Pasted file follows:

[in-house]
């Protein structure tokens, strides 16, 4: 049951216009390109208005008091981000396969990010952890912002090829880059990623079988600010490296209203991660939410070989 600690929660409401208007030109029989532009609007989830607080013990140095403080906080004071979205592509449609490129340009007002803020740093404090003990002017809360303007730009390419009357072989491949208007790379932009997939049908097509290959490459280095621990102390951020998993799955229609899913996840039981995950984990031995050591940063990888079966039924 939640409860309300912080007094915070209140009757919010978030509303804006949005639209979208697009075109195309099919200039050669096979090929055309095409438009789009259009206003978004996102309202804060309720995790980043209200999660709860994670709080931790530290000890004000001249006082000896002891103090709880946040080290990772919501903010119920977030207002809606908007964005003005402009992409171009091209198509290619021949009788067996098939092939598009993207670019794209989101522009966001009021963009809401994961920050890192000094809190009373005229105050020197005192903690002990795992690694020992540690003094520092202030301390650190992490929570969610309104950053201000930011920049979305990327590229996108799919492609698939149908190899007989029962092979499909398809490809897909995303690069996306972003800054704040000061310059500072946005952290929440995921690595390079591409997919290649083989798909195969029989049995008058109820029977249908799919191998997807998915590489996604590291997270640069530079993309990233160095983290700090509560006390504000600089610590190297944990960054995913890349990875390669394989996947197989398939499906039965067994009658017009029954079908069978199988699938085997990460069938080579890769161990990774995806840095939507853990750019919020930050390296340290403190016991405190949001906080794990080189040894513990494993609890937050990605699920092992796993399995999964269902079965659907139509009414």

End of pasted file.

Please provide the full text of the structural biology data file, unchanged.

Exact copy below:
[in-house]
């Protein structure tokens, strides 16, 4: 049951216009390109208005008091981000396969990010952890912002090829880059990623079988600010490296209203991660939410070989 600690929660409401208007030109029989532009609007989830607080013990140095403080906080004071979205592509449609490129340009007002803020740093404090003990002017809360303007730009390419009357072989491949208007790379932009997939049908097509290959490459280095621990102390951020998993799955229609899913996840039981995950984990031995050591940063990888079966039924 939640409860309300912080007094915070209140009757919010978030509303804006949005639209979208697009075109195309099919200039050669096979090929055309095409438009789009259009206003978004996102309202804060309720995790980043209200999660709860994670709080931790530290000890004000001249006082000896002891103090709880946040080290990772919501903010119920977030207002809606908007964005003005402009992409171009091209198509290619021949009788067996098939092939598009993207670019794209989101522009966001009021963009809401994961920050890192000094809190009373005229105050020197005192903690002990795992690694020992540690003094520092202030301390650190992490929570969610309104950053201000930011920049979305990327590229996108799919492609698939149908190899007989029962092979499909398809490809897909995303690069996306972003800054704040000061310059500072946005952290929440995921690595390079591409997919290649083989798909195969029989049995008058109820029977249908799919191998997807998915590489996604590291997270640069530079993309990233160095983290700090509560006390504000600089610590190297944990960054995913890349990875390669394989996947197989398939499906039965067994009658017009029954079908069978199988699938085997990460069938080579890769161990990774995806840095939507853990750019919020930050390296340290403190016991405190949001906080794990080189040894513990494993609890937050990605699920092992796993399995999964269902079965659907139509009414």